May 29, 2009

Examining the Core: Foreign language

The U of C foreign language requirement represents a good balance of breadth and depth.

This is the final part of a four-part examination of the state of the Core.

For the most part, the foreign language requirement represents an ideal balance of breadth and depth for Core courses. The requirement aims to have all students reach a level of competence in a single language. This is achieved through a full year of study, which can be passed out of by means of AP or IB testing, a University placement test or competency exam, or an intensive language-focused study abroad program.

A year of study in a single language will not yield anything close to fluency. Indeed, with languages that are more challenging to English-speakers, such as Chinese and Arabic, even four years of study in Hyde Park might not bring all students up to a point of total literacy and conversational ease.

But the goal of the required year of study is not to make students fluent—it is to give them a base from which they can expand their knowledge. A year in the University’s 100-level courses is sufficient to do this, cultivating a fundamental understanding of the grammar and syntax of a language and solid, if elementary, competency.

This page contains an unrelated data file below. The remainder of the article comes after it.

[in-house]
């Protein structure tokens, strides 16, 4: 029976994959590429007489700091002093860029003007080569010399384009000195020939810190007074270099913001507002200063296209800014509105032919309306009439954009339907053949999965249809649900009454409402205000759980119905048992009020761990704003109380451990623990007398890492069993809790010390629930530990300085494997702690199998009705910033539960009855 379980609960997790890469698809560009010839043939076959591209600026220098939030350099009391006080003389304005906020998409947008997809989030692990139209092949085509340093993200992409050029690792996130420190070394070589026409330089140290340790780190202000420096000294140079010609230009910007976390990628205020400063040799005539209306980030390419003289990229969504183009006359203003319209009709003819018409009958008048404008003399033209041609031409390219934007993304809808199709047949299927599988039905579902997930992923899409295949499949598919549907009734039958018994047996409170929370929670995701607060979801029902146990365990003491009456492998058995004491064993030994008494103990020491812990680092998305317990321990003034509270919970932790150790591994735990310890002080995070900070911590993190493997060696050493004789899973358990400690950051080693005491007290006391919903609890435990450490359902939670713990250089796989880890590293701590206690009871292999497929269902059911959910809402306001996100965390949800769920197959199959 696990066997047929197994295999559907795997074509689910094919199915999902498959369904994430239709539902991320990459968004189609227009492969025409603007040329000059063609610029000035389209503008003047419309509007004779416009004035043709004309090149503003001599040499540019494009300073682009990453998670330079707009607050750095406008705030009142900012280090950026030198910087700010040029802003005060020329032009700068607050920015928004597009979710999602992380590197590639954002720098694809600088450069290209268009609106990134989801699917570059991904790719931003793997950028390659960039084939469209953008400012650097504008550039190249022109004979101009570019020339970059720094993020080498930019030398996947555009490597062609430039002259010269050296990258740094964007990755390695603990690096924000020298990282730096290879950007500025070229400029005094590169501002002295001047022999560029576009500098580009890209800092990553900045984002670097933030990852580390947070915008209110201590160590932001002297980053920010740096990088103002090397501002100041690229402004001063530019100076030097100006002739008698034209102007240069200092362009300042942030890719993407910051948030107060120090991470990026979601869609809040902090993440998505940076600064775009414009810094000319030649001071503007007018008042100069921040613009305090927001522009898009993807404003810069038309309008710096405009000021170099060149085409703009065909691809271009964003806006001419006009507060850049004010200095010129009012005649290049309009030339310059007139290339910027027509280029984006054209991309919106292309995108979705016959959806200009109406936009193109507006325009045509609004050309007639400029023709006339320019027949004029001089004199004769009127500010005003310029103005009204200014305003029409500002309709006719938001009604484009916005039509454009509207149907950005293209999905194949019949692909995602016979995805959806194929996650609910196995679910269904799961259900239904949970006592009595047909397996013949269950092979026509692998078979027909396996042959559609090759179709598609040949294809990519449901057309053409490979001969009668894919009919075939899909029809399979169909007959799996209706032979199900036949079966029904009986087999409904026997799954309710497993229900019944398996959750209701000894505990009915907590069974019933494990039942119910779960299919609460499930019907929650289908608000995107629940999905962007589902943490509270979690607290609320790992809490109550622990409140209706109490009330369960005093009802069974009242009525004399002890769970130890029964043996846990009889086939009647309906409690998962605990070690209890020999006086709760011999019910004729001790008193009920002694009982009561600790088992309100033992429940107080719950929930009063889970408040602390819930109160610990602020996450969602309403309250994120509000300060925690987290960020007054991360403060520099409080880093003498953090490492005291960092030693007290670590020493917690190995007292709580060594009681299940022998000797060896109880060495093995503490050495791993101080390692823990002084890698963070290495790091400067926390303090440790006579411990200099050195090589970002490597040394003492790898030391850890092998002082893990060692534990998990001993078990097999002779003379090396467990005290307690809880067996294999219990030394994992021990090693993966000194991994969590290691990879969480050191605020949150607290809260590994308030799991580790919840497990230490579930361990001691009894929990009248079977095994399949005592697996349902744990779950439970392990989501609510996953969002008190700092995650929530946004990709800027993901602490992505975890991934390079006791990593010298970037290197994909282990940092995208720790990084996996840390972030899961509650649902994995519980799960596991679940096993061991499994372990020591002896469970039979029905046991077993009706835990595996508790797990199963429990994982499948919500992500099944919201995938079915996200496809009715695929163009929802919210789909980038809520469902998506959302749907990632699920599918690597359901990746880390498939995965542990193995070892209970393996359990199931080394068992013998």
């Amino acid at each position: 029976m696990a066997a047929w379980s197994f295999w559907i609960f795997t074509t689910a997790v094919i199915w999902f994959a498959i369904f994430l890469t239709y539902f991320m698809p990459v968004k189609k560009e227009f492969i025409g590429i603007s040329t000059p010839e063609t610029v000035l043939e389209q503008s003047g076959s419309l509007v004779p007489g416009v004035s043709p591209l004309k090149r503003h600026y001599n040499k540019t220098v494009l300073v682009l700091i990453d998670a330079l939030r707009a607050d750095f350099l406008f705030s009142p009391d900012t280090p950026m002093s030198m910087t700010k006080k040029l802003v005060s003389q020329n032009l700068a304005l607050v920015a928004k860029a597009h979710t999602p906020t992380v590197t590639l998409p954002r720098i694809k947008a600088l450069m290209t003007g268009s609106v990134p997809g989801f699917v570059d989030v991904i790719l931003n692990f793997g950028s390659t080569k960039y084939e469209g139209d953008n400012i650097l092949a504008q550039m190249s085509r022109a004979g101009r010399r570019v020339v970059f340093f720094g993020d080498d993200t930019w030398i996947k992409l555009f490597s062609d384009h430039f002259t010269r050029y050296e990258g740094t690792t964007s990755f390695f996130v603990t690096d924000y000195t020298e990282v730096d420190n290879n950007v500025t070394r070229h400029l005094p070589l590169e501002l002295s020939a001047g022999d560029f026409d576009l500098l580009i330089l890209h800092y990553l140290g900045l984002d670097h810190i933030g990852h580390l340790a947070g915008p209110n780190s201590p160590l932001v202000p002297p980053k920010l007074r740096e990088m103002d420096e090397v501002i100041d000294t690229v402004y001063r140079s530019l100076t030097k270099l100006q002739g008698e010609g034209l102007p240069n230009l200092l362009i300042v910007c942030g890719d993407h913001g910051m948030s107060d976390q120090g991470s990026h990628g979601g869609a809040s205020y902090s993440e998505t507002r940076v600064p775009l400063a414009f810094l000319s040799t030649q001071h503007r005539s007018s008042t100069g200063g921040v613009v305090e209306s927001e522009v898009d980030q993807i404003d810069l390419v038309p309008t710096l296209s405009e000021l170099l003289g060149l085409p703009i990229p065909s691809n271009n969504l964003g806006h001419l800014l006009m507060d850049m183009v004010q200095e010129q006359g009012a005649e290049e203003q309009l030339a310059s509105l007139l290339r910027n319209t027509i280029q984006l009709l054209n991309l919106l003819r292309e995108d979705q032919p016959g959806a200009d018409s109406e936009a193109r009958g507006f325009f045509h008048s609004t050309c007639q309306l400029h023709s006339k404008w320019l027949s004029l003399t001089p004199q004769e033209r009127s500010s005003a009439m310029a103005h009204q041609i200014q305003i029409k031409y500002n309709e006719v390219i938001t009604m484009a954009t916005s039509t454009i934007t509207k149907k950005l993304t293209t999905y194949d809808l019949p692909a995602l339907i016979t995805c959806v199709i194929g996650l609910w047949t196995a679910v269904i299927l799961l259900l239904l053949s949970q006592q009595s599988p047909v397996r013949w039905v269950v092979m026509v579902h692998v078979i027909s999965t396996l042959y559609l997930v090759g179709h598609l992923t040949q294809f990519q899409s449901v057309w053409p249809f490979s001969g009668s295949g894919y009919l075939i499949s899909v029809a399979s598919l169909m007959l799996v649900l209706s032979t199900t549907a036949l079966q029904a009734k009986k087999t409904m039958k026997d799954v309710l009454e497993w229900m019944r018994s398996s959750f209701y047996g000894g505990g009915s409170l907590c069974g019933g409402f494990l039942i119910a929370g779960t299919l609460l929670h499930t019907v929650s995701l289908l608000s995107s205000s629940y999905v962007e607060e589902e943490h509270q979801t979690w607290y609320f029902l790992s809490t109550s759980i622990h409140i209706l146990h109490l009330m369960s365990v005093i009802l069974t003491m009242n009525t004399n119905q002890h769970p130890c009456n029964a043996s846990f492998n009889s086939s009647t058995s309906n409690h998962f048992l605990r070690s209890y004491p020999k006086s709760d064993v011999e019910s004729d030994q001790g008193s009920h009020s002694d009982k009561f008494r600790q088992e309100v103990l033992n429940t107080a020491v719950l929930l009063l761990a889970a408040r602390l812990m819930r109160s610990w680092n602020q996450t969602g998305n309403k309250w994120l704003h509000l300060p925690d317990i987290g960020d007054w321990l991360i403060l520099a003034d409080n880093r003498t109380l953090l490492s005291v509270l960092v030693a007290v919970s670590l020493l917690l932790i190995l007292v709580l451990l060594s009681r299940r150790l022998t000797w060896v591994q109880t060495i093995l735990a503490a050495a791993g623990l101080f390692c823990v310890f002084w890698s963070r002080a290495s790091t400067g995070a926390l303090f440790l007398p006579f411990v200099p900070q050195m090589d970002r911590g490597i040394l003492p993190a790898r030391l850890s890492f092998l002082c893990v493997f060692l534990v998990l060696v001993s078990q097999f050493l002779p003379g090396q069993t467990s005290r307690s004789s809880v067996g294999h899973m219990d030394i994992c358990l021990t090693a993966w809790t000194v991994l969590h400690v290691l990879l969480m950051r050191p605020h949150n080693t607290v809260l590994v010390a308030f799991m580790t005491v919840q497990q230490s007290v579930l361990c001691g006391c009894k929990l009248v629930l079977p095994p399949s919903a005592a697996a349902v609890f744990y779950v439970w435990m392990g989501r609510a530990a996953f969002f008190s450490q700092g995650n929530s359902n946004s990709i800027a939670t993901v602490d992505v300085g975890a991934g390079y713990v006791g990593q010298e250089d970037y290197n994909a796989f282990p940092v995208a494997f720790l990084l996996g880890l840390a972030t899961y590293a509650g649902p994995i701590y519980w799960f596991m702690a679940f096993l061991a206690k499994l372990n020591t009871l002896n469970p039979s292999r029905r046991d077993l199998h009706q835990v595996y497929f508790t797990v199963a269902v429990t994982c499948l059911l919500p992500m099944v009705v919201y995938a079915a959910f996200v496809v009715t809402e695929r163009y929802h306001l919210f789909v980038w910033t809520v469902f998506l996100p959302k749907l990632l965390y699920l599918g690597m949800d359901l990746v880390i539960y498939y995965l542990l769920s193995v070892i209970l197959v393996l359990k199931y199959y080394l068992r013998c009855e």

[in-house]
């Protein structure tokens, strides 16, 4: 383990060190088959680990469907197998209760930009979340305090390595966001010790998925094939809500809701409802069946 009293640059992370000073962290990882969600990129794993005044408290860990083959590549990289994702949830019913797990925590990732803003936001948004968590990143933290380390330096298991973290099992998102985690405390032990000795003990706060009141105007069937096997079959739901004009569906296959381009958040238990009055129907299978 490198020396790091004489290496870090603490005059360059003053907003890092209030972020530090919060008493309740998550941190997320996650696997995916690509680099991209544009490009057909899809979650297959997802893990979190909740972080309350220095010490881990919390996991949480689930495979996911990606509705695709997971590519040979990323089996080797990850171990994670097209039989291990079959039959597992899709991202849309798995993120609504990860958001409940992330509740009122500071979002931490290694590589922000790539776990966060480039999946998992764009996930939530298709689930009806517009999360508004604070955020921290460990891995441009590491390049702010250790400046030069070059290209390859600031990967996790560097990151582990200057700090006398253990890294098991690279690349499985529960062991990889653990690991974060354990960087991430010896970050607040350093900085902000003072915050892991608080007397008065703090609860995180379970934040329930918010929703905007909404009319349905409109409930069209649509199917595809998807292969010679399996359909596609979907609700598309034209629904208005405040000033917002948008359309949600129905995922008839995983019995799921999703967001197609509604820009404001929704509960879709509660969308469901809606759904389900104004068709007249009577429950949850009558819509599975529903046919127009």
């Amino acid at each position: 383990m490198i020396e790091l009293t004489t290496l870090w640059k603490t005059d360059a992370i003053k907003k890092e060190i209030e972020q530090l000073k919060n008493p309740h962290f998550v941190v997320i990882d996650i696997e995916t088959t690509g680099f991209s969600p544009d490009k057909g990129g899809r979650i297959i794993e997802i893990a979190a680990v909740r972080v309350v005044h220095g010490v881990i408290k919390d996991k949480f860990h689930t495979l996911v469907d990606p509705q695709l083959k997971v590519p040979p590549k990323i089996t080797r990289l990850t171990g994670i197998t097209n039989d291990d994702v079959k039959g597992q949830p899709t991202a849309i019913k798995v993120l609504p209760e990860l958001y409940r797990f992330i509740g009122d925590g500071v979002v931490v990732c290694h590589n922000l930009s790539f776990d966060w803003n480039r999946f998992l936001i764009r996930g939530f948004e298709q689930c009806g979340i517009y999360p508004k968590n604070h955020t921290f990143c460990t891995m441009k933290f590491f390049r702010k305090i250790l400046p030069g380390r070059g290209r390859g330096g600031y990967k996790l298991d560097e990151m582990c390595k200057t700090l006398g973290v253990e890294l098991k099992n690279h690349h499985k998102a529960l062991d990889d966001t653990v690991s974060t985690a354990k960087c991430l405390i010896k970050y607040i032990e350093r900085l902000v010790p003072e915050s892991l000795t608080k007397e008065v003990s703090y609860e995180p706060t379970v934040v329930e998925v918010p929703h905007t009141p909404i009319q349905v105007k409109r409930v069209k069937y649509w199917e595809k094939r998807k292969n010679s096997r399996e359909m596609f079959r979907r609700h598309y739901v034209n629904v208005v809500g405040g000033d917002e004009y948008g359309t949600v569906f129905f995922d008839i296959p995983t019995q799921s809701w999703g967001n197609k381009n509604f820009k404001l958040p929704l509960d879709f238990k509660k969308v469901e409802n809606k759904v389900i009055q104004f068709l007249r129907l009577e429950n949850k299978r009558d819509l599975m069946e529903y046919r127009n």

Perhaps more importantly, it shows students what learning a language means and can mean. While two or three quarters of calculus won’t transform students into mathematicians, it teaches them math as a concept; the same is true of a year’s worth of a foreign language. The goal is to expose students to a foreign language, and to teach them how languages are learned and used. Moreover, exposure to a new language often gives people a unique perspective on their native tongue, as well as a better appreciation of the cultures that use the language being studied.

The University, therefore, does a disservice to students by allowing them to skip this element of the Core with AP and IB scores—3 and 5, respectively—when it is not really clear whether such students have a solid understanding of the language. Instead, it should be stricter in ensuring that all students truly receive a foundation in foreign language by raising the requisite AP score to 4 and the IB score to 6.

The foreign language requirement, in its current incarnation, has much to offer and succeeds in giving students the foundational learning that is at the heart of the Core. Administrators should keep the requirement as is.

The Maroon Editorial Board consists of the Editor-in-Chief, Viewpoints Editors, and two additional Editorial Board members.